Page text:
ONE of the main characteristics of the State of Emergency is its attempt to enforce a regime of censorship on society. It is therefore not surprising that most people in Pietermaritzburg are unaware that between 12 June 1986 and mid-1988, over 1 500 people have been detained without trial in this area. It is generally recognised that detention by the state without recourse to a court of law is one of the most extreme violations of civil rights and human dignity. As such it is condemned internationally by governments, civilised opinion and human rights agencies. It is particularly crucial that supporters of the government and its policies, such as detention without trial, should understand the full implications of their approval.
There are several indisputable aspects to detention. Its victims are taken out of their normal environment comprising work, home and recreation for an unpredictable period of time to the isolation and possible hostility of prison life without any opportunity to put a case to a court through a professional defence. This removal often happens in the middle of the night when people are at their most vulnerable and it may occur without any detailed reason being given: the good faith of members of the security forces is virtually assumed by the emergency regulations. It is an offence to call for the release of such persons or to describe their prison conditions. However, the state’s own documents show that detainees’ rights are more limited than those of convicted prisoners. Detainees may receive visits from family and lawyers and be allowed reading material and study rights, but none of these are automatic.
Such conditions are being endured by people who have been convicted of no crime. The number of detainees eventually charged with an offence represents a very small proportion and the number successfully prosecuted is even fewer. It seems logical to assume that for ex-detainees and their families and friends, a social and legal system that permits such a travesty of justice will earn no respect or legitimacy.
Indeed detention without trial is the antithesis of justice and a legitimate legal system. It is an overtly political weapon and characteristic of societies in the process of terminal moral decay. This is borne out by looking at the characteristics of Pietermaritzburg’s detainees who fall into two main groups: political leaders and activists; and young people caught up in the conflict in the townships.
The activist group, with a few exceptions, is linked to organisations that respect the Freedom Charter. This document may be interpreted in a number of different ways, but has as its greatest strength an underlying agenda in accord with internationally accepted and respected human rights standards. None of these activists has been convicted of violence and some of them are self-professed pacifists. A core group is now experiencing periodic detention as a way of life. Such detention is primarily preventive with the aim of removing certain personalities from normal political discourse. The classic case is provided by the detention on 13 November 1987 of thirteen United Democratic Front participants in discussions about regional peace talks. Recent releases have been accompanied in over 30 cases by restriction orders involving evening and night time house arrest and a prohibition on engagement in activities of named organisations, again without any misdemeanour having been proved in court.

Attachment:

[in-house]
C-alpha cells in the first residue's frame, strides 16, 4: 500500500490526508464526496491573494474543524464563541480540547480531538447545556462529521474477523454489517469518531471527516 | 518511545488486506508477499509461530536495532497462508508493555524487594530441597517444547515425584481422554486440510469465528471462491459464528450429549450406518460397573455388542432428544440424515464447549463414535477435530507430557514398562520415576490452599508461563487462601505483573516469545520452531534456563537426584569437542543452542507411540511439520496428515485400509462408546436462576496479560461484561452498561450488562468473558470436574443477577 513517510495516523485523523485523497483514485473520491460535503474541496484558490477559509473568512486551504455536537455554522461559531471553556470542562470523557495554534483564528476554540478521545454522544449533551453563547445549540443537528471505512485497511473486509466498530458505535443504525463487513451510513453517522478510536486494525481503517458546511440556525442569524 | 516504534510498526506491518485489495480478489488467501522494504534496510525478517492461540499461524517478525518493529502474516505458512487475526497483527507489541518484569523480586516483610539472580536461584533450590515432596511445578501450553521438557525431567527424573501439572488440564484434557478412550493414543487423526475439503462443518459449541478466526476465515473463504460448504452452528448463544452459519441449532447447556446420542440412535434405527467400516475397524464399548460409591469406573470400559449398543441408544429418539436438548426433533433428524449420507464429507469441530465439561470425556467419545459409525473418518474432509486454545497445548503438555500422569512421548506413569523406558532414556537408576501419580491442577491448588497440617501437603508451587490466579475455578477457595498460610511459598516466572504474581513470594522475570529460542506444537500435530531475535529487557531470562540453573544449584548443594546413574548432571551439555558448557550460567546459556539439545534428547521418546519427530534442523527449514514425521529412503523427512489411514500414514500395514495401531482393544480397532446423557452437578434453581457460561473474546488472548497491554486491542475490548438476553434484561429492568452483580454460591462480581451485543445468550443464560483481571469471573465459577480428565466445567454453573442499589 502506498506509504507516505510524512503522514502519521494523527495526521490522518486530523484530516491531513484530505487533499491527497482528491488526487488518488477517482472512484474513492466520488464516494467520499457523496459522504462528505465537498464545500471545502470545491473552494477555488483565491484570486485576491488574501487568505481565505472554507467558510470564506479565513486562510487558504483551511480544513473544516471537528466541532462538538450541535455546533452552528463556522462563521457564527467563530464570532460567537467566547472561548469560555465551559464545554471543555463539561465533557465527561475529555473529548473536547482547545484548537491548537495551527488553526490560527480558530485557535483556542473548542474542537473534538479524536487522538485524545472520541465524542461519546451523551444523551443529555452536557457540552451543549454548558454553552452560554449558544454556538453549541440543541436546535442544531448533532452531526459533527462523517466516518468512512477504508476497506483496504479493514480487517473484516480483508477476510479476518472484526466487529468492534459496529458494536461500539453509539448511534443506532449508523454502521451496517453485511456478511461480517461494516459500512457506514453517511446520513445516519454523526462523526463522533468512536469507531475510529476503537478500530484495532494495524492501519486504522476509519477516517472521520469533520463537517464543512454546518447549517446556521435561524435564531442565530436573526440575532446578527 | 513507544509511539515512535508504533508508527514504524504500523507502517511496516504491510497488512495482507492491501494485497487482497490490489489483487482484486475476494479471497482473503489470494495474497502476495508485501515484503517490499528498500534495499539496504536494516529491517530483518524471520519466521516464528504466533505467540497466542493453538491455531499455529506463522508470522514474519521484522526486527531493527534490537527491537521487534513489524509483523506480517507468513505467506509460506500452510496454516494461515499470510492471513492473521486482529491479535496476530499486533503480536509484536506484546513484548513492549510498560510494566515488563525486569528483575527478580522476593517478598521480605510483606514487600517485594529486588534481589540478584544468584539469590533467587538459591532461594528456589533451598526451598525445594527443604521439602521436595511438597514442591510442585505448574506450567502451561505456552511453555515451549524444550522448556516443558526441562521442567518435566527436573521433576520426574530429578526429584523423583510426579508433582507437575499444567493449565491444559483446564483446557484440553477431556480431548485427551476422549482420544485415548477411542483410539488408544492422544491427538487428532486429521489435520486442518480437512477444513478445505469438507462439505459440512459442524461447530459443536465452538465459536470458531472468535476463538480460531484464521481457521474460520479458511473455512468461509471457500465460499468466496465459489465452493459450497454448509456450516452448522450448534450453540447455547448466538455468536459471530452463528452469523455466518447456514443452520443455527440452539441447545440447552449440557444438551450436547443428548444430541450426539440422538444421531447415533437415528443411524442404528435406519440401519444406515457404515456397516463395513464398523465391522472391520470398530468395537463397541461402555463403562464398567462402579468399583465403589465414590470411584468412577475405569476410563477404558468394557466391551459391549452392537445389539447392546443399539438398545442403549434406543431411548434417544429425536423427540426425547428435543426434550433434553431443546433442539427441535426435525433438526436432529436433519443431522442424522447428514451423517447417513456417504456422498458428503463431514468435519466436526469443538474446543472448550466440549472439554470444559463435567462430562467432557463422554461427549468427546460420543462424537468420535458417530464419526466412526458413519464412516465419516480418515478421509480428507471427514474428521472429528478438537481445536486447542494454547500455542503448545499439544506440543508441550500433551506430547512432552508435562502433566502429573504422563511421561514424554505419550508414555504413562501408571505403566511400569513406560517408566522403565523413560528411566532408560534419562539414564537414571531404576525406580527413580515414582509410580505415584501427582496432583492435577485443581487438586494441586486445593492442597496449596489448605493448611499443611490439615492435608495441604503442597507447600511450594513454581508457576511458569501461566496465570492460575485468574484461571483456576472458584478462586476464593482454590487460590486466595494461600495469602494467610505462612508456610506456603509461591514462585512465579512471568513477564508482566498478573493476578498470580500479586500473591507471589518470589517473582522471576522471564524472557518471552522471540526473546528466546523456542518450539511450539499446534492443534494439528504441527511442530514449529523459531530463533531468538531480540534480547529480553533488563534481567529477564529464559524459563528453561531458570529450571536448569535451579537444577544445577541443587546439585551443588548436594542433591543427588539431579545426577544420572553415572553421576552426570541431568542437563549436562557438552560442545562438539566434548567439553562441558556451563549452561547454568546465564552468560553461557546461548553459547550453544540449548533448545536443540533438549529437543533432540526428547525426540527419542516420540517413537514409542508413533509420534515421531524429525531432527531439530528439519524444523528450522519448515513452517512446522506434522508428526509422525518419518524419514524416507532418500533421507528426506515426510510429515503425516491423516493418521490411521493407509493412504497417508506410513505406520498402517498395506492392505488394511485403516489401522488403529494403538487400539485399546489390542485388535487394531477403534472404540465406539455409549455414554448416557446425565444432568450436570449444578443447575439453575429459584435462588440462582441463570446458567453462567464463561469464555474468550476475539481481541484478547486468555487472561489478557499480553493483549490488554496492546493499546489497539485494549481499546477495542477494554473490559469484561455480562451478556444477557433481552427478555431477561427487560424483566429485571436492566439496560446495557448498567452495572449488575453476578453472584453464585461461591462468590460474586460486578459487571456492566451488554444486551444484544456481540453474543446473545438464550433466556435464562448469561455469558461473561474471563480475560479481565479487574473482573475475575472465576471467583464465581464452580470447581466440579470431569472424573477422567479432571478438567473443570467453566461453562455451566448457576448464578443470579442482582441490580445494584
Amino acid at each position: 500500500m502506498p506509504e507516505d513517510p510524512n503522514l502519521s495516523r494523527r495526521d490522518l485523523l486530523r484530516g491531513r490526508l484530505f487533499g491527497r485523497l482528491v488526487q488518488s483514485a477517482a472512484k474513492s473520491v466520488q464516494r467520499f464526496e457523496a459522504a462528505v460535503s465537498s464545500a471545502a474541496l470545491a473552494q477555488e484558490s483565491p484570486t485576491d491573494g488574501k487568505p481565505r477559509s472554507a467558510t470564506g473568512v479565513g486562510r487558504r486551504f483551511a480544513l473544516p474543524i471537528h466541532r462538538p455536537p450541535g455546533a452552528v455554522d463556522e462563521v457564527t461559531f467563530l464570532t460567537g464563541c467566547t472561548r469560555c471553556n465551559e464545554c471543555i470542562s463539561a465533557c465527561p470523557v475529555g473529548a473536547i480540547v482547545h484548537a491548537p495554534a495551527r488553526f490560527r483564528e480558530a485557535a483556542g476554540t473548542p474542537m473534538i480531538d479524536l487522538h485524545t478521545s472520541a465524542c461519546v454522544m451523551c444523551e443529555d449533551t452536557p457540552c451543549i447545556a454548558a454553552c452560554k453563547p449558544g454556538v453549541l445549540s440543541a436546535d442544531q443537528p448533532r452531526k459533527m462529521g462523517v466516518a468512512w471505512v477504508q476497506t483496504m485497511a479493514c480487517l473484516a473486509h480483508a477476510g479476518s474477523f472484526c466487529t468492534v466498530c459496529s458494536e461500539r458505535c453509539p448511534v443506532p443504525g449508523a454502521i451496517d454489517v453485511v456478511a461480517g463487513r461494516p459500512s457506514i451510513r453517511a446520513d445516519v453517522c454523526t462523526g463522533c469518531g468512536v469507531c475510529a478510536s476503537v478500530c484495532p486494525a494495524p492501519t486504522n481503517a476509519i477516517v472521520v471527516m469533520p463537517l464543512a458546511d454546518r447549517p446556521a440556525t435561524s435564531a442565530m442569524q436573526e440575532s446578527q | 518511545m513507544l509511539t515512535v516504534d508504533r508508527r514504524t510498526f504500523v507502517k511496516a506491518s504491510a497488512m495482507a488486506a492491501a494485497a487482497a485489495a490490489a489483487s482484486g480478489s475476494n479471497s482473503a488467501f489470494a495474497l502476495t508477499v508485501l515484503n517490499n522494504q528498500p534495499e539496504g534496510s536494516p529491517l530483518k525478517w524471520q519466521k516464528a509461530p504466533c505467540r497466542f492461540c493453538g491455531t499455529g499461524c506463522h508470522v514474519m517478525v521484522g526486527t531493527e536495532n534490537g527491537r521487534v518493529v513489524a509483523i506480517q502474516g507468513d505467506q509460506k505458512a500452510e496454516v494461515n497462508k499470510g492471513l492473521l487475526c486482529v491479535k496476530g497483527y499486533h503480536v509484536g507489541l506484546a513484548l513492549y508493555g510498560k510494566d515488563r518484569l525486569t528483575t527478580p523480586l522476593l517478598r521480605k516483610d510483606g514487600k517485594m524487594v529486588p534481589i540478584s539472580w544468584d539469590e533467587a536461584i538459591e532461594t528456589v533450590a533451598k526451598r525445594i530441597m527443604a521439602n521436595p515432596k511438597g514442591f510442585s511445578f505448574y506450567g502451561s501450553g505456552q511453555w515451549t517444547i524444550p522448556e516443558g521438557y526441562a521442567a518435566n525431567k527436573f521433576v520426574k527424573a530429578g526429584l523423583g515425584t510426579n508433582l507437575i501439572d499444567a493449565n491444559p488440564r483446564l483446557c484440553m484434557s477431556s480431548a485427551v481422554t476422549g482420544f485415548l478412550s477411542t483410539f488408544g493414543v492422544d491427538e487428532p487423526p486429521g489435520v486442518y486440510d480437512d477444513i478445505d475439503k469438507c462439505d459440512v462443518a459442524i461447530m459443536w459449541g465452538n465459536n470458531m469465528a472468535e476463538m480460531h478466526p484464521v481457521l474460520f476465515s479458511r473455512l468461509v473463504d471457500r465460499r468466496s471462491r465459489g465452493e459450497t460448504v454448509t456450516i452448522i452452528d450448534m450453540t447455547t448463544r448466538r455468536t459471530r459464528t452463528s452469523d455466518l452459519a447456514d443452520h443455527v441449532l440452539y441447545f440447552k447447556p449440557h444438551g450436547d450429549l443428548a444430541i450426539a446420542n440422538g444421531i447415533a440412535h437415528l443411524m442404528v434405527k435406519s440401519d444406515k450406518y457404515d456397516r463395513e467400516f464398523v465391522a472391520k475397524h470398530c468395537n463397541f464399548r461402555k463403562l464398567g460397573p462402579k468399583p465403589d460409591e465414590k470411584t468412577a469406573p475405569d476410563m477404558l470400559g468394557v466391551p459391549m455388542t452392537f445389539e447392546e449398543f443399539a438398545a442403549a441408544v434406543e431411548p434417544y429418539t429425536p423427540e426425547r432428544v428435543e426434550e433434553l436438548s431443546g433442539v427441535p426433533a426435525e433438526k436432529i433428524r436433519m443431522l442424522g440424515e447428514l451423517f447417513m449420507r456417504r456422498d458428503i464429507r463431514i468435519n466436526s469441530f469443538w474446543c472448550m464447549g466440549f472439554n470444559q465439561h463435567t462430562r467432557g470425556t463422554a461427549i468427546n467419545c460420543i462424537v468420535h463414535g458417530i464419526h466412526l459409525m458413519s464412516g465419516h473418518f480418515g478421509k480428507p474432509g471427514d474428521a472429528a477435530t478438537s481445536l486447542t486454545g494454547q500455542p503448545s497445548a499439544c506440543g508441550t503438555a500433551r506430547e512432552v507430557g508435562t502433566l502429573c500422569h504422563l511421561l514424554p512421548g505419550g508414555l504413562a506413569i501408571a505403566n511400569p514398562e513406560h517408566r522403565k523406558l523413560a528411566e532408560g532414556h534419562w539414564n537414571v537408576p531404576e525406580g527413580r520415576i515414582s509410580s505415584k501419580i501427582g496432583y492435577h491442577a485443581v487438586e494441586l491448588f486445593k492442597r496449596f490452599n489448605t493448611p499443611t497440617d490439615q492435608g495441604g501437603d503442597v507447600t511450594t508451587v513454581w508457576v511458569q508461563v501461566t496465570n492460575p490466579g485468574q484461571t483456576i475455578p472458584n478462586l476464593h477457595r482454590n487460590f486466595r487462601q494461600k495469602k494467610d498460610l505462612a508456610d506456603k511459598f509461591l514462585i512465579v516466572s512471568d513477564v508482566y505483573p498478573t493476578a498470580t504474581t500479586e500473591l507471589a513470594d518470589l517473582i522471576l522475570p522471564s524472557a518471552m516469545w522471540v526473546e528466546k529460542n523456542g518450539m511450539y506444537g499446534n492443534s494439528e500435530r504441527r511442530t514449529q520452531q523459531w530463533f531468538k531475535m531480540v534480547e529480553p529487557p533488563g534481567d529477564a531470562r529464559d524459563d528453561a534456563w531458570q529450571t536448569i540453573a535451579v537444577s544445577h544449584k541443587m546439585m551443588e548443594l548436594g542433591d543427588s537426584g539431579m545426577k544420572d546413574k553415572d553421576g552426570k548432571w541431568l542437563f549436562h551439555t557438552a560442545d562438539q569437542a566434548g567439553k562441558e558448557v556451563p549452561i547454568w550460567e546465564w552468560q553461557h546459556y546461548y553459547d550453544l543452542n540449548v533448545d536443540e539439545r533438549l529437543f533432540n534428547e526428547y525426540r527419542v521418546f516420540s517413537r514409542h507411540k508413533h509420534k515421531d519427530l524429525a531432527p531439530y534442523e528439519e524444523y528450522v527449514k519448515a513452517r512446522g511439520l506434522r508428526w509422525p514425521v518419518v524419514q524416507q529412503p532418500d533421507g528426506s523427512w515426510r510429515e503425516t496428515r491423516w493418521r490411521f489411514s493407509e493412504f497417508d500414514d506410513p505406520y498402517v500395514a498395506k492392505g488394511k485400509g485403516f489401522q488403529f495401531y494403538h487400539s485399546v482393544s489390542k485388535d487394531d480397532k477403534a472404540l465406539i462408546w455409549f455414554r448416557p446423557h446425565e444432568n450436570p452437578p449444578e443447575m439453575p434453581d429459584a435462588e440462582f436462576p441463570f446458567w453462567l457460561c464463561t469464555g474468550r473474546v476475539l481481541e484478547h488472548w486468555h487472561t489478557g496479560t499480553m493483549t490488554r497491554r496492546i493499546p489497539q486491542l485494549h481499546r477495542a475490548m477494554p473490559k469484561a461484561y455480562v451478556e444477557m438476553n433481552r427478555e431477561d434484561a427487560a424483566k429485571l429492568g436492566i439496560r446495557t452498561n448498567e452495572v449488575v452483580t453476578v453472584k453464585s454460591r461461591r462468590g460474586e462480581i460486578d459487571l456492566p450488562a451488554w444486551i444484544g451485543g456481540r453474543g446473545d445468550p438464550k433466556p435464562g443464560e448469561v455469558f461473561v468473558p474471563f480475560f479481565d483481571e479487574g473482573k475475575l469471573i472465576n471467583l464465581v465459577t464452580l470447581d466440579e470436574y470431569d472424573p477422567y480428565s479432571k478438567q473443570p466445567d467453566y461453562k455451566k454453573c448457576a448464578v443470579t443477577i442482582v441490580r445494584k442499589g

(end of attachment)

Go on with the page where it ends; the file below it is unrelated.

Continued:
So bankrupt is the government of political ideas and morality that instead of engaging in debate with its opponents, it silences them via the legal system, a tactic that should alarm every intelligent citizen concerned about the future. If political detention for opponents becomes accepted as a norm, there can be no guarantee that one day it will not be used by today’s victims.
For the second group, that of random detainees, its fate is one of double arbitrary punishment by apartheid. A few individuals are no doubt guilty of criminal offences, but two facts about them should be remembered. First, the roots of their actions lie in the powerlessness and poverty inflicted upon them by racial classification and the exploitation of apartheid; and second, they are entitled to speedy and fair trials. While people within this group vary, they may generally be described as anti-Inkatha. The information to hand suggests that no more than 50 Inkatha supporters have been detained without trial in the last two years. Yet again we see state strategy exercised through detention fashioned in an obviously partisan way.
This massive violation of basic violation of human rights by the State has affected not just individual detainees but the material and psychological well-being of their families and the activities of their organisations. The State has raised the price of active opposition to its policies and those of its allies by detention, and the threat of detention. In doing so it and its supporters may feel they have achieved some success but it is important to look beyond short-term illusions to the future.
There is every reason to argue that detention and restriction of anti-government leaders has contributed to the level of violence by removing influential, reasoned and articulate opinion from one side of the conflict. Furthermore, perversion of the legal system by allowing detention without trial as a key tactic, and on such a large scale, threatens the fabric of an already brittle society. On this evidence it is a legacy we shall live to regret.
This article was first published in the Natal Witness on 19 August 1988 and entitled ‘A legacy we shall live to regret’.
Further reading: Don Foster, David Davis and Dianne Sandler, Detention and Torture in South Africa: Psychological, Legal and Historical Studies (Cape Town: David Philip, 1987).